When you attend a convention it may seem to a beginner to be very clannish. Just think about it! Are you a member of a club? Are you a member of a team? If you know other people at the convention you will have a much better time. Without a convention guide you can volunteer to help. This will definitely help you get to know a lot of people, and event organizers are always looking for help.

Between the people, the kites, and the field, I wasn’t really sure what amazed me more. Here we were on a golf course putting green. And I kid you not; they vacuumed the dew off the field before we flew in the morning. I spent much of the three days just walking around and taking it all in.


al2One of the very first people that I met was Dave DeBolt from Indiana (Pic.#2) . Dave was a serious sounding sort of a guy. And I really was taken in by his speech about his postage stamp kite being “Air Mail” until I realized most of what Dave said was not meant to be taken seriously. Dave made his kite out of Tyvek and glued 2000 + postage stamps to it. None were canceled stamps and the kite really flew well. This was my first meeting with Dave and his wife Lois and a friendship that has lasted many years (Dave passed away several years ago, Lois currently resides in Anderson, Indiana)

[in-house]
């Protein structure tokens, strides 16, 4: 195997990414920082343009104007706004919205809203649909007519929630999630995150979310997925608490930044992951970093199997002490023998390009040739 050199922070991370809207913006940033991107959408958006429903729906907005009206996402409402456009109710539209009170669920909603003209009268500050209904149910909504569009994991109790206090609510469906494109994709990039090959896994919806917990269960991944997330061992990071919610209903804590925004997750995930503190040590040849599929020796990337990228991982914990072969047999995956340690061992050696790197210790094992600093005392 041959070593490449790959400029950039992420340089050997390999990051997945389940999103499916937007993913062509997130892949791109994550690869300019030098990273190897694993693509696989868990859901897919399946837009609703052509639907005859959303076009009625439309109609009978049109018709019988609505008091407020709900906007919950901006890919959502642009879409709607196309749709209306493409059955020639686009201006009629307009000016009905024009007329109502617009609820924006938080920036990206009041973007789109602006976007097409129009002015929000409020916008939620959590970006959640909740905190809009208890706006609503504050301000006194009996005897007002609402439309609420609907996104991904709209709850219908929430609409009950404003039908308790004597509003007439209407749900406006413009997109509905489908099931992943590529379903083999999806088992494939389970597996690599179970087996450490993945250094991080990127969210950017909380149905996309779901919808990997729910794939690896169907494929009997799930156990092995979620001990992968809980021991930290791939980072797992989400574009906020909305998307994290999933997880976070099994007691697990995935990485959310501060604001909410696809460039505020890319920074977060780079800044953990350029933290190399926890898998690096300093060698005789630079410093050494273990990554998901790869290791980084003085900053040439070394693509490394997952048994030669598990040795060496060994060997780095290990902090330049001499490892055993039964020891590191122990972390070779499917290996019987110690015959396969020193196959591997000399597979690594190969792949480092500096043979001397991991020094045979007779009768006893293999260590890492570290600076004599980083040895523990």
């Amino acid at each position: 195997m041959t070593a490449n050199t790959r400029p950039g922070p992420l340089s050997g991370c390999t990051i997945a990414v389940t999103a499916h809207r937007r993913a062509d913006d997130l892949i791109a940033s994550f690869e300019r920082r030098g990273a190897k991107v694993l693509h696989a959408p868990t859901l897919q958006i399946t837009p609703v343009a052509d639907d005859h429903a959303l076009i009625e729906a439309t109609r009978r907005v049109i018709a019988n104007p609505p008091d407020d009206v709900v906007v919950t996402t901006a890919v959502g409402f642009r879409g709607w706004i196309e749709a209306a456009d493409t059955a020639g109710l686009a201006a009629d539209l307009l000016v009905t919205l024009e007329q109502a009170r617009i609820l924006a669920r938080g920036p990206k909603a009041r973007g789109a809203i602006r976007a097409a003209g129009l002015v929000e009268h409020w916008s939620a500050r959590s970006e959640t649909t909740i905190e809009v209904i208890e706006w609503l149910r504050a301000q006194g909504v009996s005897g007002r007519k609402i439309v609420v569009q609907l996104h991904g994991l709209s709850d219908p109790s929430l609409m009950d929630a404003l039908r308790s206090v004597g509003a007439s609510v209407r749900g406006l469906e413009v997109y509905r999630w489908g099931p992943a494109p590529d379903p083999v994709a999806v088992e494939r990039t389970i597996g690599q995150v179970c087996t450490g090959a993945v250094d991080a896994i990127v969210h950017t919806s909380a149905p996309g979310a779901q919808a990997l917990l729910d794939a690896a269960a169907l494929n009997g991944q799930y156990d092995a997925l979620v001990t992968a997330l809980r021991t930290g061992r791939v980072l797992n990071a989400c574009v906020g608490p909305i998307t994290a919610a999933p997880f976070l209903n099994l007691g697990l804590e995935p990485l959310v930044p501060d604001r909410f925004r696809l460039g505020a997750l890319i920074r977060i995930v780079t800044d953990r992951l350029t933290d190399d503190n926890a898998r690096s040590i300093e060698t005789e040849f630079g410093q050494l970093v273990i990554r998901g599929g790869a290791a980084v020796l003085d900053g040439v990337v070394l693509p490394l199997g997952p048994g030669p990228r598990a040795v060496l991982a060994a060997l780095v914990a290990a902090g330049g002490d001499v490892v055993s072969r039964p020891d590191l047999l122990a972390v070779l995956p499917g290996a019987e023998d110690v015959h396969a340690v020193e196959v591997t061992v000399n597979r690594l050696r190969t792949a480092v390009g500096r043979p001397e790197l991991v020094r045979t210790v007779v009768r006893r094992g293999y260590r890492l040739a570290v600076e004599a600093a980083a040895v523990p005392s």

al3Ron Witt was next, (Pic. #3) auctioneer and kiteflier from Georgia. Had something to do with the Atlanta Braves and could Ron rattle off that auctioneers lingo!

al4One person I met came straight out of those magazines and books about kiteflying that we all read. Dom Jalbert ( Pic.#4) was a pretty famous flier, and I also knew a lot about him from my previous contacts with skydivers and parachuting. Dom was a very pleasant and VERY precise person. I remember approaching him to ask if he would sign a Jalbert Parafoil that I had just bought. Mr. Jalbert looked at me and with a little smile he always seemed to have and said, “I really didn’t make this one you know?”

al5I must have really looked like a “greenie” out walking on the field. Soon an Oriental looking guy came up to me and asked if I would help him launch a kite. “Sure”, I said, “What do I do?” I later learned that this was Lee Toy ( (Pic.#5) and he really didn’t need any help launching his parafoil. This was a pretty big one (Maybe 150 sq. Ft.) and beautifully appliquéd. Lee told me about his kites, his motorcycle (How did he know I liked Motorcycles?) and before I knew it I felt more comfortable.

al6I remember the kites at times and not the people. There was a huge kite called “The Seven Sisters” (Pic. # 6) (I think it was made by Wayne Hoskings) It was the biggest kite I had seen so far. I didn’t realize that this was only the beginning of the “Really Big Stuff”